That 'Corporate-Branded' Runyon Canyon Basketball Court Is Officially Not Happening
(Photo by Annie Lesser/LAist)
On Wednesday, the Board of Recreation and Parks officially rescinded their approval for Runyon Canyon's contentious "corporate-branded" basketball court.First, a quick recap for anyone who hasn't been following this important controversy (essential facts in bold):
Runyon Canyon has been closed since April for pipe replacement work. The four-month closure was announced well ahead of time; however, a few weeks before the planned closure, Rec and Parks made another announcement. While they were fixing the pipes, they'd also be replacing an abandoned tennis court with a new basketball court, and some streetwear company would be picking up the tab. Even better, Pink+Dolphin, the afore-mentioned streetwear brand, would also be paying for an “expensive and much-needed” retaining wall on the trail, all to the tune of a cool quarter-million, at no cost to the city. Pretty cool, right? Not exactly. Lunch is never free, and the "sponsored" basketball court would have a big Pink+Dolphin logo on it, as well as a little plaque thanking the company. Needless to say, the joggerati of Runyon Canyon went ballistic. As our friends at the L.A. Times put it, "no good deed goes unpunished."
Tensions over the terrible free basketball court and retaining wall exploded at a packed Hollywood Hills West Neighborhood Council meeting in early April, where neighbors and parkgoers waited for as long as two hours to voice their dissent. People were appalled at the commercialization of their quiet trail, which had apparently never previously been commercialized, despite being a celebrity see-and-be-seen spot since the turn of the last century, and so paparazzi-filled that Taylor Swift once literally hiked it backwards in order to deprive the 'razzi of a sellable shot. Late-stage Capitalism valet app Curbstand even started offering Runyon-adjacent valet services earlier this year.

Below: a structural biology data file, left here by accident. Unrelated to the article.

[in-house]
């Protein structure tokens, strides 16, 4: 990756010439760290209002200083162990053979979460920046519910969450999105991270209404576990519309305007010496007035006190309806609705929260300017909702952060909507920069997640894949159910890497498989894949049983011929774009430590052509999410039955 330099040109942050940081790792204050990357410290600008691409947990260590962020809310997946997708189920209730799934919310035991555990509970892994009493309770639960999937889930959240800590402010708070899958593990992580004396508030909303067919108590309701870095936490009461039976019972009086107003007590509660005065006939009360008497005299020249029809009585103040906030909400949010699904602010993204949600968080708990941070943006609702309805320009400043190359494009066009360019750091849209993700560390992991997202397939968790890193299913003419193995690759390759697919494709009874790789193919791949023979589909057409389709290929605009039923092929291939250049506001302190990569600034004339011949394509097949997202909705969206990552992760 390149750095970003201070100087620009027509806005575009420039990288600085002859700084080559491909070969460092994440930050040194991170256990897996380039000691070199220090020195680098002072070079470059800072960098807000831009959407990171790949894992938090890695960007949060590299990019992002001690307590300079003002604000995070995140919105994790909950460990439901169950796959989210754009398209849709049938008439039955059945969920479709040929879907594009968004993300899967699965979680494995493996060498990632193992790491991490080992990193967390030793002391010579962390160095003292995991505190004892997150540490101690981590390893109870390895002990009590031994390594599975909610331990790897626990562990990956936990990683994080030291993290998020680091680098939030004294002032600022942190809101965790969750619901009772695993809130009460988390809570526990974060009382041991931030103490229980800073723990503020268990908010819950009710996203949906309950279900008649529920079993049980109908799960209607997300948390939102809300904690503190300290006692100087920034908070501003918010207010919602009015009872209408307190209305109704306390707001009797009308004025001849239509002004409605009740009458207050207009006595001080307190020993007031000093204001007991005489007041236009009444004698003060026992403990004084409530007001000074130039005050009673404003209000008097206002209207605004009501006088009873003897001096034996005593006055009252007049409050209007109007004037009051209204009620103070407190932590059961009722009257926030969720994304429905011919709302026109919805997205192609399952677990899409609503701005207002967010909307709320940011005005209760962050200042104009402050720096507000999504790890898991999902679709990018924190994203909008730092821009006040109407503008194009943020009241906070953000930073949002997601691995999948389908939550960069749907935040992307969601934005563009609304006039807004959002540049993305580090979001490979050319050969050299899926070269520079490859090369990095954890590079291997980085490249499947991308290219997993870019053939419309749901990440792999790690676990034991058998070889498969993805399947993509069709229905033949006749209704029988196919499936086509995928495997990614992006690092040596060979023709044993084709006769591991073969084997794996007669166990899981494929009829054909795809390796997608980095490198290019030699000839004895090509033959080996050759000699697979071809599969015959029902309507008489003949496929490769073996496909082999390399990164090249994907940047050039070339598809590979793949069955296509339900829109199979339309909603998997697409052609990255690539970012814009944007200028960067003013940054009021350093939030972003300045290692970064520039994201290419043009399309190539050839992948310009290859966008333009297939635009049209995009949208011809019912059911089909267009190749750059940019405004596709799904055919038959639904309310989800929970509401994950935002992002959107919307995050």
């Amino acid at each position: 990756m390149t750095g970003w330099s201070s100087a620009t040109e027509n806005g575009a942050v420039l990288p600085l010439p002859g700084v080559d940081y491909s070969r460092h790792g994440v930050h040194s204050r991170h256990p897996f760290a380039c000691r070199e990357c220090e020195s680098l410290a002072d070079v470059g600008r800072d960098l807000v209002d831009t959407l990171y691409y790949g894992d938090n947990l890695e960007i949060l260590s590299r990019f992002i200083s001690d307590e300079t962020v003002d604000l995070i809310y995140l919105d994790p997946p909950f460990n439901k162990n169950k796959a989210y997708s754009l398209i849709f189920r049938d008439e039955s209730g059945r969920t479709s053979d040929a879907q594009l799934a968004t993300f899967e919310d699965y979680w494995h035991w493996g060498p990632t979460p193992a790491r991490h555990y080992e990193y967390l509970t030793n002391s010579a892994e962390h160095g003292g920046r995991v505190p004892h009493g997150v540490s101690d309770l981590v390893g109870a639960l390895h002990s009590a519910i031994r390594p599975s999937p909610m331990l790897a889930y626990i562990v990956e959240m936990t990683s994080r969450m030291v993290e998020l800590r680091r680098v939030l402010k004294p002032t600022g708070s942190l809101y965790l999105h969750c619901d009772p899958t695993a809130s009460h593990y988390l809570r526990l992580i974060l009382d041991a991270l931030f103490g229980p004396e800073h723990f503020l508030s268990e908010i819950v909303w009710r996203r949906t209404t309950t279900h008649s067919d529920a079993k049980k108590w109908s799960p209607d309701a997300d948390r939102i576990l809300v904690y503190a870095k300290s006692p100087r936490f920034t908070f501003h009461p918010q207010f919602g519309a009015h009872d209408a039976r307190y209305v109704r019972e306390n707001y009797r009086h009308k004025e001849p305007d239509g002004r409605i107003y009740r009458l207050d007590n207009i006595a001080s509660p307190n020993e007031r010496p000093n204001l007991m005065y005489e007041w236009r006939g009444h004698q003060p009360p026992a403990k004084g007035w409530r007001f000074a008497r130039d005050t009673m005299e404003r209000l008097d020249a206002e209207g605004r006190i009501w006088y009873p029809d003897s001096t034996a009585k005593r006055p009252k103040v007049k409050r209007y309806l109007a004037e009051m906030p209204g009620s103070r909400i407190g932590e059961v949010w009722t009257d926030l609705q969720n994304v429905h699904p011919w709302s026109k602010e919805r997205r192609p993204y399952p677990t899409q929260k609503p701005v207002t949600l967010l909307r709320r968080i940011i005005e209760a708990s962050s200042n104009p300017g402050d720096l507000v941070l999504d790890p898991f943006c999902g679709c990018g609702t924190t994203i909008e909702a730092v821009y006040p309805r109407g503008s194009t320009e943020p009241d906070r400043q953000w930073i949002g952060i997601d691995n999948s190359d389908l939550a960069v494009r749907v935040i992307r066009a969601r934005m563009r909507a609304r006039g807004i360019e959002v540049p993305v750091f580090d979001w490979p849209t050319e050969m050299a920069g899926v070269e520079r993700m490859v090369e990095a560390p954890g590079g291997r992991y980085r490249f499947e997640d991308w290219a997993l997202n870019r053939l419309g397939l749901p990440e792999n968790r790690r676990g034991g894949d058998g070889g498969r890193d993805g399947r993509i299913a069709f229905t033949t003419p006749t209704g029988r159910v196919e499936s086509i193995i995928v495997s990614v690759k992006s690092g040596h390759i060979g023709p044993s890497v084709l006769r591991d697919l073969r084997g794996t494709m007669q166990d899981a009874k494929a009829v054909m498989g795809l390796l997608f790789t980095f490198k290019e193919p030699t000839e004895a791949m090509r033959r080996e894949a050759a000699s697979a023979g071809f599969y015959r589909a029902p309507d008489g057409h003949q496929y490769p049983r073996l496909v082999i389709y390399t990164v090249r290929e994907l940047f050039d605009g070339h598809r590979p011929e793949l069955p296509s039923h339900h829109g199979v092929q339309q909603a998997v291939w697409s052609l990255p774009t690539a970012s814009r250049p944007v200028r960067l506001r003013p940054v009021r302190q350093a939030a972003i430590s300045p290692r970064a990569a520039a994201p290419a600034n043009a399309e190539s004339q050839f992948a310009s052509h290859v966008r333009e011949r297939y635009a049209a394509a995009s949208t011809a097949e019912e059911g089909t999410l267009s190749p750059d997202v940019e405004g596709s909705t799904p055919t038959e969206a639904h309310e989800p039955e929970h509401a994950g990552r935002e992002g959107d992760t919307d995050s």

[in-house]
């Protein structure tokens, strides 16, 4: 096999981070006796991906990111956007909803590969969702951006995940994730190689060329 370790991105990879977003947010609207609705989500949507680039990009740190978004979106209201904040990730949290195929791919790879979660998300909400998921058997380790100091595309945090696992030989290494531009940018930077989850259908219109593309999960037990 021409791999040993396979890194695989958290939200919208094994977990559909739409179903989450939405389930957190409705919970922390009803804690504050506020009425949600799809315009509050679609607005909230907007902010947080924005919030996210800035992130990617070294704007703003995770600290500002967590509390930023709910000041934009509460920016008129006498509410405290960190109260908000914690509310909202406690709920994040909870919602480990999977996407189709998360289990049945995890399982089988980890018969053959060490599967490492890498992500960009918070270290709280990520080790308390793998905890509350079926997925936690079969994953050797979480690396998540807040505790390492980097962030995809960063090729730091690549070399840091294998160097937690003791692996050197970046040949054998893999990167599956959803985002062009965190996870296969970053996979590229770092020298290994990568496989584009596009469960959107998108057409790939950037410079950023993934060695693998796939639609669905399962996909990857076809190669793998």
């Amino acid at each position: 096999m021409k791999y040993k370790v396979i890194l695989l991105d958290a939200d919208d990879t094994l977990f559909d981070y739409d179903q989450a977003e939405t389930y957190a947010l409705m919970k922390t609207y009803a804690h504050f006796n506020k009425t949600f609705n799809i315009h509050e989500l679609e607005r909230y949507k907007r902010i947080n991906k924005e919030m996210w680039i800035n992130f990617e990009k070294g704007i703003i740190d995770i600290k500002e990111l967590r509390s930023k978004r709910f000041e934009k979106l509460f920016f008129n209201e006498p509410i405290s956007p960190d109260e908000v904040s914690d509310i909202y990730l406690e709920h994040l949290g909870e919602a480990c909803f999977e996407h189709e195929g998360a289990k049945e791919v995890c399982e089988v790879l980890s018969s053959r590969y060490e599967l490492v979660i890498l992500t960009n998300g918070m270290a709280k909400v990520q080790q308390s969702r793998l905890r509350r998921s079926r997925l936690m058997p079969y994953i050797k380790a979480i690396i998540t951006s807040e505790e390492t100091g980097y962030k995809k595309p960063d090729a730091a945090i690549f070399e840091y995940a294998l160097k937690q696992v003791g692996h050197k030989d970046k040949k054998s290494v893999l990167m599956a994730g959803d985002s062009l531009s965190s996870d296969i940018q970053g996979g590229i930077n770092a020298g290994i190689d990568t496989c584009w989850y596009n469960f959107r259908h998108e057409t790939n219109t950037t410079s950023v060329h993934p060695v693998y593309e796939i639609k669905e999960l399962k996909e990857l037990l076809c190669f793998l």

According to the L.A. Times, furious neighbors and parkers sued, arguing that "the city had improperly exempted the project from environmental review before approving it," and construction on the court was halted in mid-April.
So, what happens now that Rec and Parks has officially rescinded approval? Nothing good. Here's how the Times sums it up:
Councilman David Ryu, who represents the community around Runyon Canyon, said the city will reimburse Khaila for the $210,000 he has spent so far on the retaining wall, using parks money and City Council discretionary funds. The city will no longer get the basketball court or the water fountain; it will have to pay for the retaining wall that could have been completed for free, and there’s less money available for other valuable park and community projects. And in the future, what sane business person would want to donate his or her time, money or services to the city after watching the Pink Dolphin debacle?
Obviously, the city could have handled the whole thing better (fwiw, don't blame Councilman David Ryu—this mess was already underway before he took office, courtesy of lovable rascal Tom LaBonge), and there should have been some public approval for that giant logo. No one wants to feel like their parks are for sale. That said, Rec and Parks is also chronically underfunded, and, as the Times points out, there is a deep backlog on basic maintenance projects. Parks money saved on Runyon is money that could have gone towards park maintenance in South or East L.A. Would one logo-bearing basketball court on a trail already known for being a place where Miley Cyrus and Patrick Schwarzenegger run into Nicole Richie really have been such a high price to pay? I guess we'll never know.
Rendering of the proposed basketball court and logo.